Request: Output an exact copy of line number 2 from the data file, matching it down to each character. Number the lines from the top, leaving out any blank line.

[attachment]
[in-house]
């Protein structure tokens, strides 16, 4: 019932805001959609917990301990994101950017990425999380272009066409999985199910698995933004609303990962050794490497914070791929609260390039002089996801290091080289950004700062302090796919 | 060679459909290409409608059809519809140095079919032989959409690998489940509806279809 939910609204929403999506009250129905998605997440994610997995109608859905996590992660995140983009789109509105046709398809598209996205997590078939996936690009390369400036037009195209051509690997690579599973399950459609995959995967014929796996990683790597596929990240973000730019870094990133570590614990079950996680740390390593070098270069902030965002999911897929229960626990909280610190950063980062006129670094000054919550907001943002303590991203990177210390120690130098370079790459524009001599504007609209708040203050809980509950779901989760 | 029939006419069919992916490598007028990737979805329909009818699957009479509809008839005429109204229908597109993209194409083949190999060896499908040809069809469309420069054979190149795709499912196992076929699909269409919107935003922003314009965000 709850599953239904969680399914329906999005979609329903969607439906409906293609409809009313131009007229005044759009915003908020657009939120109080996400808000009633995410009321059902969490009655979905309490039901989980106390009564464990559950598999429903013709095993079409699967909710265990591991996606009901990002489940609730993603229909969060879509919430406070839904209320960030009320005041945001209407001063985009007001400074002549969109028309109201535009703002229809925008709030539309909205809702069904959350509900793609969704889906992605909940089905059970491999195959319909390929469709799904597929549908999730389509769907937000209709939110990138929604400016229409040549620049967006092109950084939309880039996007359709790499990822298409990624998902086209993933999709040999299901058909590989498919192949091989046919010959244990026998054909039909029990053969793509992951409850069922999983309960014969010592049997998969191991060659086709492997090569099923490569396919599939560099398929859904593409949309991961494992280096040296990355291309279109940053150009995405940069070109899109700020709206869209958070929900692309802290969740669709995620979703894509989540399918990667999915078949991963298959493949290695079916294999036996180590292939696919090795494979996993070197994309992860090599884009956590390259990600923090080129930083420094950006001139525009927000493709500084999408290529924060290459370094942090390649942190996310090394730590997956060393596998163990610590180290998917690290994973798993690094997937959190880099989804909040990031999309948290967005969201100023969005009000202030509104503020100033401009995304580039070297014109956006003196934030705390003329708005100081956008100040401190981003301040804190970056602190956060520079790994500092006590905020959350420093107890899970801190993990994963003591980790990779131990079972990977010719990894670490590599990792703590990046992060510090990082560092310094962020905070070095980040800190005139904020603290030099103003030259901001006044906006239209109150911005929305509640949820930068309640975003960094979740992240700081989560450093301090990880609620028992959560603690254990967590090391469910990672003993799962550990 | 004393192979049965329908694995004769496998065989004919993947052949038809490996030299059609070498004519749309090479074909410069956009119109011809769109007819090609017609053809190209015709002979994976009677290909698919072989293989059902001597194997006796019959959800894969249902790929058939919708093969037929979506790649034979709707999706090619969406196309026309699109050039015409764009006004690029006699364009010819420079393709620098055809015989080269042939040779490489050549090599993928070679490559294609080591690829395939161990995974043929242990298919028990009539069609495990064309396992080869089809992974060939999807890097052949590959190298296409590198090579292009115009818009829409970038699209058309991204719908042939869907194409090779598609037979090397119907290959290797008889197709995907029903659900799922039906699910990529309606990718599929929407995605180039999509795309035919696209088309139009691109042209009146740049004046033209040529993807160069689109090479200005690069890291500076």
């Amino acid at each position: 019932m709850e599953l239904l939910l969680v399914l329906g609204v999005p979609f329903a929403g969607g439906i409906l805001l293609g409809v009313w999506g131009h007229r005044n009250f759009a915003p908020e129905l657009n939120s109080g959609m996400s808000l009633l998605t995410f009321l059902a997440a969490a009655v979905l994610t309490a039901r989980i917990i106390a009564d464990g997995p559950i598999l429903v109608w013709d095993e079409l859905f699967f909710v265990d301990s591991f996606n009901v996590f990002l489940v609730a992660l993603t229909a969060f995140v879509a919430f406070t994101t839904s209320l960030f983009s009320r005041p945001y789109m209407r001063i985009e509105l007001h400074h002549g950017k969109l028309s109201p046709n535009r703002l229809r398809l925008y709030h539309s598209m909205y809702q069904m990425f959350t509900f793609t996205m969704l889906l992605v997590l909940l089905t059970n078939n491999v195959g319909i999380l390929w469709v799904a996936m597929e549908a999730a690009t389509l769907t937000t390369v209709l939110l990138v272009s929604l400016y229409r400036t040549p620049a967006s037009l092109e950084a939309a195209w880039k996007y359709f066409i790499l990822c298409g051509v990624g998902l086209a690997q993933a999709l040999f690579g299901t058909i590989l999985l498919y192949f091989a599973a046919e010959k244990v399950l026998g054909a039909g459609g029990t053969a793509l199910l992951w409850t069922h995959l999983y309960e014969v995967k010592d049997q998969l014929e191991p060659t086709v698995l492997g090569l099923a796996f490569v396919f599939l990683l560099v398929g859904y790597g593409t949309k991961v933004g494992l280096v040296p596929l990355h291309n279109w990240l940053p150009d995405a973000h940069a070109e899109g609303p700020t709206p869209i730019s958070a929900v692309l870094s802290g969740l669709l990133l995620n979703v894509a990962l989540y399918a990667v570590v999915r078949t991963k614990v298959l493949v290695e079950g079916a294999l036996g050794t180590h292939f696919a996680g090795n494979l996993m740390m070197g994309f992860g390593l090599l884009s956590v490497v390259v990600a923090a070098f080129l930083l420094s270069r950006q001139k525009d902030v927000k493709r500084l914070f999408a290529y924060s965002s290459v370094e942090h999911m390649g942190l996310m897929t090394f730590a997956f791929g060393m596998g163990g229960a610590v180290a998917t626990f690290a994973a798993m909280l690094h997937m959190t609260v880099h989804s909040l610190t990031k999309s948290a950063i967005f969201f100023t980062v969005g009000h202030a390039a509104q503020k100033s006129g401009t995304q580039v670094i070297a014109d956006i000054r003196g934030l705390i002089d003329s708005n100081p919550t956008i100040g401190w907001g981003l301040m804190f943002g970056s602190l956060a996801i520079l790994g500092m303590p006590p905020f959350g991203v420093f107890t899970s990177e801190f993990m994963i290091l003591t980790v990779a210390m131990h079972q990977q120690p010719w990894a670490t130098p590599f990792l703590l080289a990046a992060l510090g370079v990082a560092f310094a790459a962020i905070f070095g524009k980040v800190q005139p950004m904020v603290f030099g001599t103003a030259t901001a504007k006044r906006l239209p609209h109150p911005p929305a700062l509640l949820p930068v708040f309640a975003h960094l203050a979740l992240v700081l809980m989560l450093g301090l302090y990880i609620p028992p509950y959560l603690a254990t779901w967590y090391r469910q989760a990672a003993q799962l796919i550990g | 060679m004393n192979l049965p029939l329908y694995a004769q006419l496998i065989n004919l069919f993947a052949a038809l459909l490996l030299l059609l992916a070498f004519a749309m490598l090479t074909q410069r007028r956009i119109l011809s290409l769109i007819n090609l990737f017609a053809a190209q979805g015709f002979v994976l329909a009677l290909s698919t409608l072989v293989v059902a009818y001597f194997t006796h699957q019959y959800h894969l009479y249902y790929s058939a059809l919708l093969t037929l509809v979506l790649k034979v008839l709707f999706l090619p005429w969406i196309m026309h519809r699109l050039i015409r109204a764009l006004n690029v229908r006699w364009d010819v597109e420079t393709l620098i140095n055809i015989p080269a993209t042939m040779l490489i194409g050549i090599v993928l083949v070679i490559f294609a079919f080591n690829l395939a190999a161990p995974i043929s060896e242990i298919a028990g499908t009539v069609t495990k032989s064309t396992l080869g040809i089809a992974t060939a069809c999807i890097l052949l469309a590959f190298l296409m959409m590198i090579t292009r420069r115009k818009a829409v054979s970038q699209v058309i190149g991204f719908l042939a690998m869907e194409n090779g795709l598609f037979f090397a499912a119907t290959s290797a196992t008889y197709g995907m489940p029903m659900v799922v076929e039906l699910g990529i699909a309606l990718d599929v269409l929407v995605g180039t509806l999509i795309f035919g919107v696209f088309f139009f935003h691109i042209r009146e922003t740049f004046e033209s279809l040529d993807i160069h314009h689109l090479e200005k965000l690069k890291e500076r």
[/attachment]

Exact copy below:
């Protein structure tokens, strides 16, 4: 019932805001959609917990301990994101950017990425999380272009066409999985199910698995933004609303990962050794490497914070791929609260390039002089996801290091080289950004700062302090796919 | 060679459909290409409608059809519809140095079919032989959409690998489940509806279809 939910609204929403999506009250129905998605997440994610997995109608859905996590992660995140983009789109509105046709398809598209996205997590078939996936690009390369400036037009195209051509690997690579599973399950459609995959995967014929796996990683790597596929990240973000730019870094990133570590614990079950996680740390390593070098270069902030965002999911897929229960626990909280610190950063980062006129670094000054919550907001943002303590991203990177210390120690130098370079790459524009001599504007609209708040203050809980509950779901989760 | 029939006419069919992916490598007028990737979805329909009818699957009479509809008839005429109204229908597109993209194409083949190999060896499908040809069809469309420069054979190149795709499912196992076929699909269409919107935003922003314009965000 709850599953239904969680399914329906999005979609329903969607439906409906293609409809009313131009007229005044759009915003908020657009939120109080996400808000009633995410009321059902969490009655979905309490039901989980106390009564464990559950598999429903013709095993079409699967909710265990591991996606009901990002489940609730993603229909969060879509919430406070839904209320960030009320005041945001209407001063985009007001400074002549969109028309109201535009703002229809925008709030539309909205809702069904959350509900793609969704889906992605909940089905059970491999195959319909390929469709799904597929549908999730389509769907937000209709939110990138929604400016229409040549620049967006092109950084939309880039996007359709790499990822298409990624998902086209993933999709040999299901058909590989498919192949091989046919010959244990026998054909039909029990053969793509992951409850069922999983309960014969010592049997998969191991060659086709492997090569099923490569396919599939560099398929859904593409949309991961494992280096040296990355291309279109940053150009995405940069070109899109700020709206869209958070929900692309802290969740669709995620979703894509989540399918990667999915078949991963298959493949290695079916294999036996180590292939696919090795494979996993070197994309992860090599884009956590390259990600923090080129930083420094950006001139525009927000493709500084999408290529924060290459370094942090390649942190996310090394730590997956060393596998163990610590180290998917690290994973798993690094997937959190880099989804909040990031999309948290967005969201100023969005009000202030509104503020100033401009995304580039070297014109956006003196934030705390003329708005100081956008100040401190981003301040804190970056602190956060520079790994500092006590905020959350420093107890899970801190993990994963003591980790990779131990079972990977010719990894670490590599990792703590990046992060510090990082560092310094962020905070070095980040800190005139904020603290030099103003030259901001006044906006239209109150911005929305509640949820930068309640975003960094979740992240700081989560450093301090990880609620028992959560603690254990967590090391469910990672003993799962550990 | 004393192979049965329908694995004769496998065989004919993947052949038809490996030299059609070498004519749309090479074909410069956009119109011809769109007819090609017609053809190209015709002979994976009677290909698919072989293989059902001597194997006796019959959800894969249902790929058939919708093969037929979506790649034979709707999706090619969406196309026309699109050039015409764009006004690029006699364009010819420079393709620098055809015989080269042939040779490489050549090599993928070679490559294609080591690829395939161990995974043929242990298919028990009539069609495990064309396992080869089809992974060939999807890097052949590959190298296409590198090579292009115009818009829409970038699209058309991204719908042939869907194409090779598609037979090397119907290959290797008889197709995907029903659900799922039906699910990529309606990718599929929407995605180039999509795309035919696209088309139009691109042209009146740049004046033209040529993807160069689109090479200005690069890291500076």